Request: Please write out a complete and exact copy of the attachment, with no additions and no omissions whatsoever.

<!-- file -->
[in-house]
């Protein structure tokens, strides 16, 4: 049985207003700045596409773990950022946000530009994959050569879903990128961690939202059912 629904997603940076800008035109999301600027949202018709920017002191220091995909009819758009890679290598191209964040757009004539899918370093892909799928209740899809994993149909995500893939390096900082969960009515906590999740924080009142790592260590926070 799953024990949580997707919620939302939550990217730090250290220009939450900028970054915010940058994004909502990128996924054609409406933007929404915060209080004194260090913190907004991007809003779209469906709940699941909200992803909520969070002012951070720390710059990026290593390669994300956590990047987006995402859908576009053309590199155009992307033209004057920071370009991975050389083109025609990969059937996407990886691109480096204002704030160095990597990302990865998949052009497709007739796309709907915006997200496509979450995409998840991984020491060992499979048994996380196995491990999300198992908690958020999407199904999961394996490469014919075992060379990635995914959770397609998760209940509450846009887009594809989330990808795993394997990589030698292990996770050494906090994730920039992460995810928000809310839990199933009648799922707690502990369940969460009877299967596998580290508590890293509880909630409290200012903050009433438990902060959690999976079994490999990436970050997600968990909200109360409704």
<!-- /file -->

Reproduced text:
[in-house]
């Protein structure tokens, strides 16, 4: 049985207003700045596409773990950022946000530009994959050569879903990128961690939202059912 629904997603940076800008035109999301600027949202018709920017002191220091995909009819758009890679290598191209964040757009004539899918370093892909799928209740899809994993149909995500893939390096900082969960009515906590999740924080009142790592260590926070 799953024990949580997707919620939302939550990217730090250290220009939450900028970054915010940058994004909502990128996924054609409406933007929404915060209080004194260090913190907004991007809003779209469906709940699941909200992803909520969070002012951070720390710059990026290593390669994300956590990047987006995402859908576009053309590199155009992307033209004057920071370009991975050389083109025609990969059937996407990886691109480096204002704030160095990597990302990865998949052009497709007739796309709907915006997200496509979450995409998840991984020491060992499979048994996380196995491990999300198992908690958020999407199904999961394996490469014919075992060379990635995914959770397609998760209940509450846009887009594809989330990808795993394997990589030698292990996770050494906090994730920039992460995810928000809310839990199933009648799922707690502990369940969460009877299967596998580290508590890293509880909630409290200012903050009433438990902060959690999976079994490999990436970050997600968990909200109360409704």